For individual behavior management, I choose to use a behavior chart like the one pictured below. Each student will have a clothespin with their name on it and begin the day at “Ready To Learn.” As they make behavior choices throughout the day-both good and bad, they will move up or down the chart. I would like to stress that praising positive behavior is imperative to the success of this management system. I am a huge advocate of positive reinforcement and praise, therefore so I do not use this system to only focus on the negative behaviors in my classroom.
1st Offense: Student’s clip will move down a space to Yellow. The student will also be given a verbal warning to STOP and THINK about his/her behavior! I chose to only give on verbal warning to children. After one is issued, and disruptive and/or disrespectful behavior continues, the student is making a conscious decision and must be met with more stringent consequences. I will simply move their clip down, rather than interrupt class with continual reminders.
2nd Offence: Student’s clip will move down to Orange. The student will loss either part or all of his/her recess, depending on the severity of the offence.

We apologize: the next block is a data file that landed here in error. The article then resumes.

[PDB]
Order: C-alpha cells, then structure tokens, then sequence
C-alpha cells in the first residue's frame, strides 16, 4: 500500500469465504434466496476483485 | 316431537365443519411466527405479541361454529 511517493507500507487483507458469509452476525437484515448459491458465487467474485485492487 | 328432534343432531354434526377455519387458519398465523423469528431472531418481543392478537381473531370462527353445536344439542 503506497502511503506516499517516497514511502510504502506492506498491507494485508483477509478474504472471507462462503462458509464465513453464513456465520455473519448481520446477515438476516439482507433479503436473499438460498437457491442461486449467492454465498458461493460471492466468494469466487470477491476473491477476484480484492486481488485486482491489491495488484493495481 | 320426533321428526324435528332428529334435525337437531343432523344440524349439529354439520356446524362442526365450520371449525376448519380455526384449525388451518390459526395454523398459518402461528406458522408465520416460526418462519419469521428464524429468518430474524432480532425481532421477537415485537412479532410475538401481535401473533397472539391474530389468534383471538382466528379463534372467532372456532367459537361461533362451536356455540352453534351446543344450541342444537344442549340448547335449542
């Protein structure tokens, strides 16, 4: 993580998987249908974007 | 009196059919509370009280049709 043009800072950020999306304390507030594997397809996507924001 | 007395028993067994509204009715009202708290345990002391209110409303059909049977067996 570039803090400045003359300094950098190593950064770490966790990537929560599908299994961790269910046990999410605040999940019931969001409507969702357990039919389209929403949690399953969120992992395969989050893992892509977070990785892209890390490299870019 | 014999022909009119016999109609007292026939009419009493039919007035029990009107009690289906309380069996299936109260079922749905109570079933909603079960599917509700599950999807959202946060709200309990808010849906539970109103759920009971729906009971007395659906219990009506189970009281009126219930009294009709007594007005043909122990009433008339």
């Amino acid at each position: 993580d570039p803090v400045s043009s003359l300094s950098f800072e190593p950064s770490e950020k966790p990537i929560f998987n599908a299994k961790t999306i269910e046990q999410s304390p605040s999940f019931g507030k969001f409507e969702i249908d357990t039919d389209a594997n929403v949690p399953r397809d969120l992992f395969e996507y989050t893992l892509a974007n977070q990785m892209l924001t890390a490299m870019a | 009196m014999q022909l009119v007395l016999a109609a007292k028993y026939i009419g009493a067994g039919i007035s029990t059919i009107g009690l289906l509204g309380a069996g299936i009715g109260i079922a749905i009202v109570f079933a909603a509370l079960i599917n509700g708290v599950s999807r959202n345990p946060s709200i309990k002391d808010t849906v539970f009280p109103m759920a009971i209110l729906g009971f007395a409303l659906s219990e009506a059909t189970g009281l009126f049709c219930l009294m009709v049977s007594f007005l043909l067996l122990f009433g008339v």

3rd Offence: Student’s clip will move down to Red. If the student has continued his or her behavior and has reached this level, parent contact will be initiated via a phone call home or a note.
During the beginning of the school year, while students are still becoming accustomed to the classroom rules and procedures, I find it very important to keep parents in the loop on how their student is behaving during the school day. For this reason, I will send a behavior chart home at the end of each week. The students will fill in the color they finished the day on at the end of each school day. A sample of this chart is below: